Unfortunately, the demise of CMHC bulk insurance has repercussions. It’s made life distinctly more challenging for monoline lenders who rely on securitization and don’t take deposits. (Remember, institutional investors usually don’t buy prime mortgages from smaller lenders, unless they’re insured. For many monolines, even their low-ratio mortgages must be insured.)

As a result, non-balance sheet lenders are now:

  • Increasingly reliant on private insurers – Lenders needing more bulk insurance have been driven into the arms of Genworth and Canada Guaranty. And that insurance is being sold on the insurer’s terms, meaning a lender often has to commit to routing an equal Private-Mortgage-Default-Insurersor greater amount of flow insurance through that insurer. (And who can blame Genworth and Canada Guaranty for that?)
  • Forced to upcharge borrowers – Certain lenders must now factor the added expense of flow insurance into their conventional-rate pricing models. They can no longer offer the best rates without passing along that insurance cost to consumers—especially on rental or stated income financing.
  • More limited in their funding options – Investors often refuse to pay the same for a privately-insured mortgage as they would to buy a CMHC-insured mortgage. That limits the range of investors that monoline lenders can turn to. (Fortunately, the risk premium on privately-insured mortgages is now significantly less than it was following the liquidity crisis.)

Consumer Impact

Mortgage-ConsumersOf course, when times get tougher for lenders, times get tougher for consumers. How so, you ask?

  • The above liquidity constraints directly increase a small lender’s high-ratio funding costs.That’s a problem because second-tier lenders keep the big boys “honest” on pricing. Don’t forget, banks are generally best-price-matchers, not best-price-setters. When funding options dwindle, funding sources (many of which are banks) react to lender demand by raising prices. Small lenders are then forced to charge higher interest rates, which means banks don’t need to match rates as aggressively. It’s a cycle where consumers ultimately lose.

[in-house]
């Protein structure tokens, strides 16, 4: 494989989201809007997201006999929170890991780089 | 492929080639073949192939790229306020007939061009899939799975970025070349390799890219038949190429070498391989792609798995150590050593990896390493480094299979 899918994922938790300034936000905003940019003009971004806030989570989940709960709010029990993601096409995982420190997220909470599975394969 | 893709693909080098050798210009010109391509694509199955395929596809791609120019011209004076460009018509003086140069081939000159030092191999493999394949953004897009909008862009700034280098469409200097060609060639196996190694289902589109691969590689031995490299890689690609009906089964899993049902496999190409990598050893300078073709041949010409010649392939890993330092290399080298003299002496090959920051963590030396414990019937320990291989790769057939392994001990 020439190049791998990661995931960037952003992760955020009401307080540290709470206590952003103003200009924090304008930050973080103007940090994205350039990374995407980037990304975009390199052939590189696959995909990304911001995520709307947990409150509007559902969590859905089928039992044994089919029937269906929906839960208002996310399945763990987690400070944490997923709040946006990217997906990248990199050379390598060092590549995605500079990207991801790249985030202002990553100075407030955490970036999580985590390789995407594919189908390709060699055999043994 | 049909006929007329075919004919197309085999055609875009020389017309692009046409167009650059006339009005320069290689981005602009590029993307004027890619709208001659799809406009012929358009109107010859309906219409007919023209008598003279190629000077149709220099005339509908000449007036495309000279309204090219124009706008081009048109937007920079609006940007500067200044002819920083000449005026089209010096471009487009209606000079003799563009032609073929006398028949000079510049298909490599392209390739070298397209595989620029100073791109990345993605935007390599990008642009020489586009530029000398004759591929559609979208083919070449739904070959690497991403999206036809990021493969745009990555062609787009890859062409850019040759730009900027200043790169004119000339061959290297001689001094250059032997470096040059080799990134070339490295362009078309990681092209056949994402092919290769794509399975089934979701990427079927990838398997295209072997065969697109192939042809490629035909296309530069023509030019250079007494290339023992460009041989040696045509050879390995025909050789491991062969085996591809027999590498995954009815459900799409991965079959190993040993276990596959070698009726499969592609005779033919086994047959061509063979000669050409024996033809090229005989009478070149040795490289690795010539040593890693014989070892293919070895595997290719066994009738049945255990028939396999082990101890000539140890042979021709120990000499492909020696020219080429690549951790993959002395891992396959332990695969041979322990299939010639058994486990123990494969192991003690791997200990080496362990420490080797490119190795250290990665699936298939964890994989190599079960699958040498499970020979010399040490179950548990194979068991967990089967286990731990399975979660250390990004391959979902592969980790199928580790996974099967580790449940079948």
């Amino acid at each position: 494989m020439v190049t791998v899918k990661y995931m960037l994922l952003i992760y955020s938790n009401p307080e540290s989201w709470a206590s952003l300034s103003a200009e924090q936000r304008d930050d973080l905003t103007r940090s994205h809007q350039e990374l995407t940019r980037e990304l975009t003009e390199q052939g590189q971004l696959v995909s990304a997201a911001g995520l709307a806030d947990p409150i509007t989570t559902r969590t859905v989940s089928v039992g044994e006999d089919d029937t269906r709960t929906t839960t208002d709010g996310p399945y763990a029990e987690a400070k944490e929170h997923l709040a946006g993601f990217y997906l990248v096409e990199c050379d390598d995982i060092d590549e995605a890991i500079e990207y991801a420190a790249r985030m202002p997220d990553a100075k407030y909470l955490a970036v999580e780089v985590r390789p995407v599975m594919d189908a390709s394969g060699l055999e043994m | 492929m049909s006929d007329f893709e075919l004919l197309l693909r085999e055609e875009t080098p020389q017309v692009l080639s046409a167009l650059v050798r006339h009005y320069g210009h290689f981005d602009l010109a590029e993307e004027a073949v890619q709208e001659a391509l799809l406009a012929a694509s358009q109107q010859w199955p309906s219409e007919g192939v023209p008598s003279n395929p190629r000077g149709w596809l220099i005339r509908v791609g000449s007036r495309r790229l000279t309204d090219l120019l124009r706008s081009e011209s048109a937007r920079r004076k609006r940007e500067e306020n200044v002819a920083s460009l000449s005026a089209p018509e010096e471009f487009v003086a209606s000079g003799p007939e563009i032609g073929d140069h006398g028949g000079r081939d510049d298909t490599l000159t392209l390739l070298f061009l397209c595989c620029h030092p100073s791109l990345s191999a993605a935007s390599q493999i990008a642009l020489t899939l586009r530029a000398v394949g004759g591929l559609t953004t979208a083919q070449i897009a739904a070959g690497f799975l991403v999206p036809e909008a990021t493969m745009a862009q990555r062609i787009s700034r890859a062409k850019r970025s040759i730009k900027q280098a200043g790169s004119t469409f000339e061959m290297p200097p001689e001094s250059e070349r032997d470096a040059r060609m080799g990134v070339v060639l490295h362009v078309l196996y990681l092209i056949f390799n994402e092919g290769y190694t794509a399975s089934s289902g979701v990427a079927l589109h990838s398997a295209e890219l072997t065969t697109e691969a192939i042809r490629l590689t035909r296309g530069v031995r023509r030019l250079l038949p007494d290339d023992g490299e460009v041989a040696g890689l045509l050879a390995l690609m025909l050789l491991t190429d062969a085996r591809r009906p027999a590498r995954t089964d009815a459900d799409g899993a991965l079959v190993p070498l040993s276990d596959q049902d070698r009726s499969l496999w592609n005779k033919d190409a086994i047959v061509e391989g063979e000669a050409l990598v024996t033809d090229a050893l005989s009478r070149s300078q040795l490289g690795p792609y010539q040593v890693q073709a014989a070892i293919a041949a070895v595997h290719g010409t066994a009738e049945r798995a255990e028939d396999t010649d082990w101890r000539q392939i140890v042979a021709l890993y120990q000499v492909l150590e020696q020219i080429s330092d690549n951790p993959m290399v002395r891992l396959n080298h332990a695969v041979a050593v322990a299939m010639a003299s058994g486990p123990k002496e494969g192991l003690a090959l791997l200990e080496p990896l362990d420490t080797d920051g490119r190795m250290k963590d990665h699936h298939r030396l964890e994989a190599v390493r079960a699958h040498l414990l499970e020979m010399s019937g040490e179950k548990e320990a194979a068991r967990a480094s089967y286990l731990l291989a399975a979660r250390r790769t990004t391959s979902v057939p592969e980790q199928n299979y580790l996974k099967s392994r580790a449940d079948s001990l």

• Less CMHC bulk insurance means less liquidity for conventional mortgages, and thus higher rates.That’s true even though conventional borrowers put down more money and are supposed to be lower risk. (To outsiders, this inverse relationship between loan-to-value and rates is one of the biggest paradoxes in our business today.)
  • Options for harder-to-securitize and higher risk prime mortgages – like rental and BFS applications – shrink considerably.

The mortgage business has shifted towards conventional lending where barriers to competition have risen (assuming you don’t have a big balance sheet, that is). But there’s a flicker of light at the end of the tunnel.

One lender executive we spoke with today says higher rates could eventually spark renewed interest in Canada’s asset-backed securitization market. “A 4% coupon would make (selling) uninsured conventional mortgages more viable,” he says. For consumers and mortgage originators, that could be a pleasant silver lining to higher interest rates.

Other CMHC numbers of note: